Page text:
A successful data warehousing strategy requires a powerful, fast, and easy way to develop useful information from raw data. Data analysis and data mining tools use quantitative analysis, cluster analysis, pattern recognition, correlation discovery, and associations to analyze data with little or no IT intervention. The resulting information is then presented to the user in an understandable form, processes collectively known as BI. Managers can choose between several types of analysis tools, including queries and reports, managed query environments, and OLAP and its variants (ROLAP, MOLAP, and HOLAP). These are supported by data mining, which develops patterns that may be used for later analysis, and completes the BI process.


The ultimate goal of Data Warehousing is BI production, and analytic tools represent only part of this process. Three basic components are used together to prepare a data warehouse for use and to develop information from it, including:

ETL tools, used to bring data from diverse sources together in a single, accessible structure, and load it into the data mart or data warehouse.

Data mining tools, which use a variety of techniques, including neural networks, and advanced statistics to locate patterns within the data and develop hypotheses.

Analytic tools, including querying tools and the OLAP variants, used to analyze data, determine relationships, and test hypotheses about the data.

Analytic tools continue to grow within this framework, with the overall goal of improving BI, improving decision analysis, and, more recently, promoting linkages with business process management (BPM), also known as workflow.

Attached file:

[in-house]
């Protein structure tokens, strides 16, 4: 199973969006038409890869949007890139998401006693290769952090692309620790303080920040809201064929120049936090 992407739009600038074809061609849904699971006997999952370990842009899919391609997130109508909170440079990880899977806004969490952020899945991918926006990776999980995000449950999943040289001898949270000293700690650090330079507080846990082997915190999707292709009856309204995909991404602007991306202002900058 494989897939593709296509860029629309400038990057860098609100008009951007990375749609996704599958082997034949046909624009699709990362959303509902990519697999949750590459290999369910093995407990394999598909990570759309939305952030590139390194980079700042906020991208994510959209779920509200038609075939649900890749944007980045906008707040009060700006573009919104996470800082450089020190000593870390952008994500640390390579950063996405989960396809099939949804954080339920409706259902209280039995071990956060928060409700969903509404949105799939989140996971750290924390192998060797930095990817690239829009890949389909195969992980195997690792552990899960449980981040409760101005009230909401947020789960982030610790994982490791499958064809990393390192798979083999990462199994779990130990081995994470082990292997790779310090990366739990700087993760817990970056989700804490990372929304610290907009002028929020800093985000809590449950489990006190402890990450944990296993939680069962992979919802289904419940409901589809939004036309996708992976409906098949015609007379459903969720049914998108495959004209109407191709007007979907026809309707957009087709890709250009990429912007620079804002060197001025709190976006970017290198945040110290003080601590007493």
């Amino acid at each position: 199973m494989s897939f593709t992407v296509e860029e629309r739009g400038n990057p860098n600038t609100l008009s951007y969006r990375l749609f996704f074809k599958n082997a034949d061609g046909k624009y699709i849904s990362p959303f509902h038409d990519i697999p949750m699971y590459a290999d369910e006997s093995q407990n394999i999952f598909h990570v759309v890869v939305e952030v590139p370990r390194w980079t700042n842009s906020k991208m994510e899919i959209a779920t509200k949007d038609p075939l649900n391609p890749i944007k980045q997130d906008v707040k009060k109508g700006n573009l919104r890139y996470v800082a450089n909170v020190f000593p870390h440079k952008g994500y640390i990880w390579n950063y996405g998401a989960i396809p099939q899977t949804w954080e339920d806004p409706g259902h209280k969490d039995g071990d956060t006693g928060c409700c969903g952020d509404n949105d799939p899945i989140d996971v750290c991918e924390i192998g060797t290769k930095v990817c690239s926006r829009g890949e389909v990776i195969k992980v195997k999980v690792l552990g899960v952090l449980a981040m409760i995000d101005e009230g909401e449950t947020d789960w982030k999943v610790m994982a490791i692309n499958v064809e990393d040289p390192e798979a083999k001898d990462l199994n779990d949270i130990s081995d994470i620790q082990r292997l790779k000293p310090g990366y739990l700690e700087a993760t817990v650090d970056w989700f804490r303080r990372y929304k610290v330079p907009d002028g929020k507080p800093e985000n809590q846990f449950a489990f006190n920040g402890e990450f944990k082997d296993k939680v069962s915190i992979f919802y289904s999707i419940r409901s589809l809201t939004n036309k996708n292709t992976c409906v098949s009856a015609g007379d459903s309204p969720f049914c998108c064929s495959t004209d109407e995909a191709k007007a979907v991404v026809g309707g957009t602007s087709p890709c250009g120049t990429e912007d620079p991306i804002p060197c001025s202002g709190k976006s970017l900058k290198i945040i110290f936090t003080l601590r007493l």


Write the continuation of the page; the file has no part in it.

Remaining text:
Data mining can be defined as the process of extracting data, analyzing it from many dimensions or perspectives, then producing a summary of the information in a useful form that identifies relationships within the data. There are two types of data mining: descriptive, which gives information about existing data; and predictive, which makes forecasts based on the data.


A corporate data warehouse or departmental data mart is useless if that data cannot be put to work. One of the primary goals of all analytic tools is to develop processes that can be used by ordinary individuals in their jobs, rather than requiring advanced statistical knowledge. At the same time, the data warehouse and information gained from data mining and data analysis needs to be compatible across a wide variety of systems. For this reason, products within this arena are evolving toward ease of use and interoperability, though these have become major challenges.



IBM Cognos:


Information Builders:

The BI Verdict:

Open Text:

OLAP Council:


SAP BusinessObjects: